WHEN THE SUN APPEARED the blackbird began to sing. He was only a dark speck on the topmost branch of a tall and sturdy oak. Yet his singing floated through the forest and spread good cheer like a joyful reveille.
Pheasants, beating their wings loudly, swung down from their sleeping-trees. Their sharp clucks rang clear and metallic in the morning air. The woodpecker started his gay drumming, the magpies began their chattering
and the titmice whispered softly in the underbrush.
The golden ball of the sun rose into the sky that was now turning a pale blue.
Perri the squirrel popped out of her nest. Waving her fire-red tail, she hurried from branch to branch. Then suddenly she sat still to listen to a blackbird. He sang on melodiously, his voice a delicate fluting that rose again and again in fresh cascades of song.
Even the roes lifted their heads to hear his carol. For them it meant that food, till now so sparse, would soon sprout in abundance. Tufts of their winter-bleached fur peeled off on the hawthorn, mulberry and hazel bushes as they slipped into the thicket.
At the forest’s edge crouched a hare, pricking up first one ear, then the other. He peered about him, worried, frightened; both ears pointed yearningly across the little meadow. Mistrustful, he did not dare come out into the open, for the hares were always afraid. At night they feared the murderous claws of the owl, by day the hawk and the buzzard. Both night and day they fled from the stalking fox and the small but even more bloodthirsty weasel.
In the thicket, free of all fear, Tambo the great deer paused on his way to the bed where he rested during the day. For a short time he gave himself up to enjoying the birds’ song, for he, too, longed for spring. He, too, sensed the encouraging approach of warmer days. The first growth of his antlers stirred a gentle fever in his blood.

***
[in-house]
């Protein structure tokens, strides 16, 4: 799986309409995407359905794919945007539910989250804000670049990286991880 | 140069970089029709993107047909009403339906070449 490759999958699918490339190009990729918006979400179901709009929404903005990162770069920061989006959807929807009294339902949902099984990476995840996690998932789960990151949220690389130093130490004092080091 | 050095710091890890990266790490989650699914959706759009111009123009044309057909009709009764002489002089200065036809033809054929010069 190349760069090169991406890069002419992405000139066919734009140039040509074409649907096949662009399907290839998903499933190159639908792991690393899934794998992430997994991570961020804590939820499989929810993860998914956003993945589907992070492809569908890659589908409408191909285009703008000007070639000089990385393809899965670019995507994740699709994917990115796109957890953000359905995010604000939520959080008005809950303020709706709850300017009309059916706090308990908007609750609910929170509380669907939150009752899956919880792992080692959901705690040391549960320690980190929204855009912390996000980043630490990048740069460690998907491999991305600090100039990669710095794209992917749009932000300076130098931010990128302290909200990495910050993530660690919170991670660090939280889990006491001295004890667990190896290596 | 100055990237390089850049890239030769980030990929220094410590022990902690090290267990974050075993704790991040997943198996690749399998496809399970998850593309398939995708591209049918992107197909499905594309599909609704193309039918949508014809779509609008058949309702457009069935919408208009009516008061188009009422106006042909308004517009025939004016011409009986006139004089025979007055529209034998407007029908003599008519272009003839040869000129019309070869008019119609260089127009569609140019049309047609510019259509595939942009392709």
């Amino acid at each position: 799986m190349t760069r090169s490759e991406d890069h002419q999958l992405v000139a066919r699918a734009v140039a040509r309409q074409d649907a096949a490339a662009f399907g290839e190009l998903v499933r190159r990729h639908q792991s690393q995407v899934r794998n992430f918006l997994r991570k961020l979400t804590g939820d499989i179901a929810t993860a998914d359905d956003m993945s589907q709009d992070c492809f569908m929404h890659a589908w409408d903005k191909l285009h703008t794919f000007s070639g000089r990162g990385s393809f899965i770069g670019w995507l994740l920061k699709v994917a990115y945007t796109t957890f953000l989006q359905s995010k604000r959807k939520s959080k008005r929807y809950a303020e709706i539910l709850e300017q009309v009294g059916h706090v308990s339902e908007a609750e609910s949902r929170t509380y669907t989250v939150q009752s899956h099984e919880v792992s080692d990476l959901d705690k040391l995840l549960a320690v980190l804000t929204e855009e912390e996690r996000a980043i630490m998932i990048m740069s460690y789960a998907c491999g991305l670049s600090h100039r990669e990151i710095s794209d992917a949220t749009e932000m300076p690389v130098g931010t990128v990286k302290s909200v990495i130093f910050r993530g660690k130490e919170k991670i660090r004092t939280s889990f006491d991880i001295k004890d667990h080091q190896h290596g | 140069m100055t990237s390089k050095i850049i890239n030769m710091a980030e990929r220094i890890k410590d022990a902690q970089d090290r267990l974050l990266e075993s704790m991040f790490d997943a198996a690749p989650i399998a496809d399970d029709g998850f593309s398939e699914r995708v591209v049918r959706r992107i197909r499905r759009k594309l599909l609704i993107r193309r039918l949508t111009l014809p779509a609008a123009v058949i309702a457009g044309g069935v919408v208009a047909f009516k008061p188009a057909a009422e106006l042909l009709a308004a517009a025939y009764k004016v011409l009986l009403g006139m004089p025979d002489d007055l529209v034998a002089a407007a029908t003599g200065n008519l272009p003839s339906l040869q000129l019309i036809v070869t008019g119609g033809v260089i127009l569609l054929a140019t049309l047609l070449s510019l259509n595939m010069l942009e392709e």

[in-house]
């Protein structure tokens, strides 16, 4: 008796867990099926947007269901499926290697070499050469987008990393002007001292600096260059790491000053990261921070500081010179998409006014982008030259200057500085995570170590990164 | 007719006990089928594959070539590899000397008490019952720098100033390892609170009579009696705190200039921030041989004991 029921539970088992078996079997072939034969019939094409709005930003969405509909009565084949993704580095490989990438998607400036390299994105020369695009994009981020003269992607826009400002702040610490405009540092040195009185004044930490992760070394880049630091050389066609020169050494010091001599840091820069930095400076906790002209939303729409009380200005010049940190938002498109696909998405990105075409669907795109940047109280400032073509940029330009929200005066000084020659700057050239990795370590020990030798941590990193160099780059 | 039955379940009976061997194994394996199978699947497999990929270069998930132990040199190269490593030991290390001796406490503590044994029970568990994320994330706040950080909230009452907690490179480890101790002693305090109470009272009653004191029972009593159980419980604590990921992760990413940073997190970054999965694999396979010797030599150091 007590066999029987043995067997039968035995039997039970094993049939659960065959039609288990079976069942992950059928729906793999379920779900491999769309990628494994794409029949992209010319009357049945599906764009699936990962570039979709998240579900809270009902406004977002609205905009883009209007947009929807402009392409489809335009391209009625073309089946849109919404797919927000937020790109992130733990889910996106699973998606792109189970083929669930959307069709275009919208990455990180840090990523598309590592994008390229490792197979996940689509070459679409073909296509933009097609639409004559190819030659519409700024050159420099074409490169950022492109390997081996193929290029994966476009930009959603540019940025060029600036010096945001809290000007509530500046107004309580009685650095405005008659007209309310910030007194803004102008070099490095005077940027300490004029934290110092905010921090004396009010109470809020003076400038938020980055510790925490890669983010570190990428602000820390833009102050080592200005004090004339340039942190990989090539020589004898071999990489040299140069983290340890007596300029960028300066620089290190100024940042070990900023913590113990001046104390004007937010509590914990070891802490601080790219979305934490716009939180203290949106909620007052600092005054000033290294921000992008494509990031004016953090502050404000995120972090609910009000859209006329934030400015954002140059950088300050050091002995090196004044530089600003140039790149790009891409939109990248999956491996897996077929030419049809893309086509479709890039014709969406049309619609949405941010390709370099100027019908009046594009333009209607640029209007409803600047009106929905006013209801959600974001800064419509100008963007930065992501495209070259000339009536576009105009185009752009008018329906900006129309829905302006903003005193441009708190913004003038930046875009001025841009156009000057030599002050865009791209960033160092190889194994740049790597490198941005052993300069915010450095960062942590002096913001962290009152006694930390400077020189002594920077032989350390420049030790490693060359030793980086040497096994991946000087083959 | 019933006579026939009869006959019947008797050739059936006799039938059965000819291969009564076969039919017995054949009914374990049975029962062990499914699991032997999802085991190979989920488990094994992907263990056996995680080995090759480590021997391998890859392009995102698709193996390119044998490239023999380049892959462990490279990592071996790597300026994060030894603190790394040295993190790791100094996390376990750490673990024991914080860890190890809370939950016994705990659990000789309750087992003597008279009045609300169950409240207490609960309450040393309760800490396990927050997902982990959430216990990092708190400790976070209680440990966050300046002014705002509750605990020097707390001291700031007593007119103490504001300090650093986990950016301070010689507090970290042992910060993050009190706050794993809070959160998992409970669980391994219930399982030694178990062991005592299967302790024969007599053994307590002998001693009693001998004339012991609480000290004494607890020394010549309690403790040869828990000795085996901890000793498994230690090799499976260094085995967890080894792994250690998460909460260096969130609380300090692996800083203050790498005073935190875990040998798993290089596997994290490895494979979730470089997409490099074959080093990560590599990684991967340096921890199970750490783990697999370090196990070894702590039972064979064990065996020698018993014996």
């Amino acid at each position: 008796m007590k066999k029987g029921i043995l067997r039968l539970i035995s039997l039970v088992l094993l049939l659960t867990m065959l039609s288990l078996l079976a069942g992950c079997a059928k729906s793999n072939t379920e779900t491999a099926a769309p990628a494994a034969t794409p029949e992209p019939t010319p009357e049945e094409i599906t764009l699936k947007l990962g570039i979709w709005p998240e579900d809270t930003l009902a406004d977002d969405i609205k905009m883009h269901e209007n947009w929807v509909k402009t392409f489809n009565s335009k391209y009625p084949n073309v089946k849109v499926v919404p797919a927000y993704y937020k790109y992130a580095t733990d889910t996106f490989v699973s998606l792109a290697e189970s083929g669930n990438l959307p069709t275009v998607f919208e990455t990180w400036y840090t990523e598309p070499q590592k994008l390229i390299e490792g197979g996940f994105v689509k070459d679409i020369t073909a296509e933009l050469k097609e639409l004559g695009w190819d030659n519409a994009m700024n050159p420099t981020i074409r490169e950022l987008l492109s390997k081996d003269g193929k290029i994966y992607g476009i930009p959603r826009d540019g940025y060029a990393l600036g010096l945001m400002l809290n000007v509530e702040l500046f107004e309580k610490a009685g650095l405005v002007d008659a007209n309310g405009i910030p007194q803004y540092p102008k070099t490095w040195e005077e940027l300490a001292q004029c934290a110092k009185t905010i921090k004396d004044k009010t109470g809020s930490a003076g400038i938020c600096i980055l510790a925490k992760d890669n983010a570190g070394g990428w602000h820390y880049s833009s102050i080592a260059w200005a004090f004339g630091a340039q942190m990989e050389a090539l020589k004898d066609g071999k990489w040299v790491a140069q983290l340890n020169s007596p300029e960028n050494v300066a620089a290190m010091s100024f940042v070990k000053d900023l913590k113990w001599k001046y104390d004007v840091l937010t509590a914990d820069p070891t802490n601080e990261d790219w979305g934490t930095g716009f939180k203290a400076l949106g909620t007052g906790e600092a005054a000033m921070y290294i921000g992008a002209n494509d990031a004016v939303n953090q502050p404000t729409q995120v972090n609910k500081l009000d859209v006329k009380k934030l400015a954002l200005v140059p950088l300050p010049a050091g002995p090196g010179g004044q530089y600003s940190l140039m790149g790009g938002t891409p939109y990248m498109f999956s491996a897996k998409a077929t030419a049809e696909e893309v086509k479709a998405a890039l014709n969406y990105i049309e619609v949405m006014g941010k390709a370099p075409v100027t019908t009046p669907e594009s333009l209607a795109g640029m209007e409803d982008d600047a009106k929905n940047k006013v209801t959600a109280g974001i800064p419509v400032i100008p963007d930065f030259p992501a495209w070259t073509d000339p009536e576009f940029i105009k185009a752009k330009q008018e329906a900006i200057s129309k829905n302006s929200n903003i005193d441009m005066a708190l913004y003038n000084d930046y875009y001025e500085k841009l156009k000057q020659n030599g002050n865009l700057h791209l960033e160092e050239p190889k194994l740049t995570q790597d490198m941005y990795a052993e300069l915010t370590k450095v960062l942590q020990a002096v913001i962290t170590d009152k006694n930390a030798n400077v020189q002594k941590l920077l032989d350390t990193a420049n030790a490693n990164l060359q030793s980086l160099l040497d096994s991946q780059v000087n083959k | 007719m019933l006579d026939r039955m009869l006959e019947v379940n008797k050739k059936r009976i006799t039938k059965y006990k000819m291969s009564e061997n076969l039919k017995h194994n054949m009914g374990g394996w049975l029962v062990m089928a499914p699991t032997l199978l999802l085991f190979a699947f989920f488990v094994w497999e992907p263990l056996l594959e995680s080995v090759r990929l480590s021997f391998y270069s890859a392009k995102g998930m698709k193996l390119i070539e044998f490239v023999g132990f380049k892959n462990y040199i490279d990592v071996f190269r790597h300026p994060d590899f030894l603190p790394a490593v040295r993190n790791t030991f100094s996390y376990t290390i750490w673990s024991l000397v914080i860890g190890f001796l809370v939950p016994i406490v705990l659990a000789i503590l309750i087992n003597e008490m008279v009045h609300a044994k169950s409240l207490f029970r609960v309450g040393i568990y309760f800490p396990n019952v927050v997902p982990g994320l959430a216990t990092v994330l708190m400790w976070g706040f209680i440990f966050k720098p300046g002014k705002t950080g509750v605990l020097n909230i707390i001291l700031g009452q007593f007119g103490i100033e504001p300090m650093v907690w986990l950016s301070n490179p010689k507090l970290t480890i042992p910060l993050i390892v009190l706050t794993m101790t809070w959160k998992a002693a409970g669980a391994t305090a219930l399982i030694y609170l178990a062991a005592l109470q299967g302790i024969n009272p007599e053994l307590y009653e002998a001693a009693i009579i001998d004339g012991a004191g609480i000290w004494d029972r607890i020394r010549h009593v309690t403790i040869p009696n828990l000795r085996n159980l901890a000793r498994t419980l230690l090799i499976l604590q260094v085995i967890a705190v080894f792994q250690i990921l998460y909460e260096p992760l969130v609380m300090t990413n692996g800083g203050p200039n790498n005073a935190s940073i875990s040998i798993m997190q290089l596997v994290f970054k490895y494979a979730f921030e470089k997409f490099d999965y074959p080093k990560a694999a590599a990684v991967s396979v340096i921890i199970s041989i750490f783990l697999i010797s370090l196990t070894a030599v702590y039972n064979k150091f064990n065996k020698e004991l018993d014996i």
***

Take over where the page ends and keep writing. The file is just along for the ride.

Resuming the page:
A pair of young does had made loud frightened sounds when he had first appeared. Tambo watched them scamper off, and felt annoyed by their timidity, as he always did. He shook his head in bewilderment and with noiseless steps went along the path worn through the forest by his ancestors. Suddenly, not far from the trail, the leafless branches of a sapling quaked. Tambo stopped for a cautious look.
He saw a strong roebuck, already wearing his red summer coat. From the tips of his antlers the skin cover he was shedding hung in tatters. Strips of bark flew down from a young spruce and the bared wood shone white as the roebuck polished his horns.
Tambo watched him with approval and thought,
“That fellow’s all right. He’s got sense. I’ll go talk with him. We’ll be friends.”
But he had hardly taken a step when the roebuck gave a cry of fright, then leaped aside angrily and broke away through the brushes.
Tambo’s large, kind eyes grew dark and sad. “No use! They won’t have anything to do with me!”
He continued on his way to the hollow which was his sleeping place. A heavy thicket fenced it in. He let himself down slowly. Hardly a movement of the bushes betrayed his presence.
Perri came and whispered, “Rest easy. I’ll be on watch.” The magpie flew to him and balanced on a branch, promising, “I’ll report even the slightest danger.”
Tambo nodded gratefully. He knew he could count on his sentries.
He would have liked to talk with the lively squirrel and the wise magpie about how shy the roes were toward him. He had often been at the point of mentioning this coolness, which he could not understand. He wanted an explanation very badly. Yet he could
never bring himself to talk about it. He was ashamed because they seemed to shun him.
Gently he laid his head on the ground, moved his chin back and forth several times and then fell asleep.
The sun warmed the forest, gradually drank up the dew that sparkled like a million diamonds, and summoned all life to renewal. In answer the grass sprouted with vigor, violets opened their dark blue eyes, lilies of the valley awoke and moved their leaves like long listening ears. Ants scurried busily in the jungle of the turf. Butterflies unfolded their wings to dance playfully in the air. Tiny insects explored, bumblebees buzzed.
Juicy buds appeared on the bushes, so many that it seemed a green veil had been flung over the brown branches. As if by magic, the trees let their foliage emerge. Though still tiny, gay buds clustered on every branch of the chestnuts, oaks and birches, and on the firs new light-green needles breathed a spicy perfume.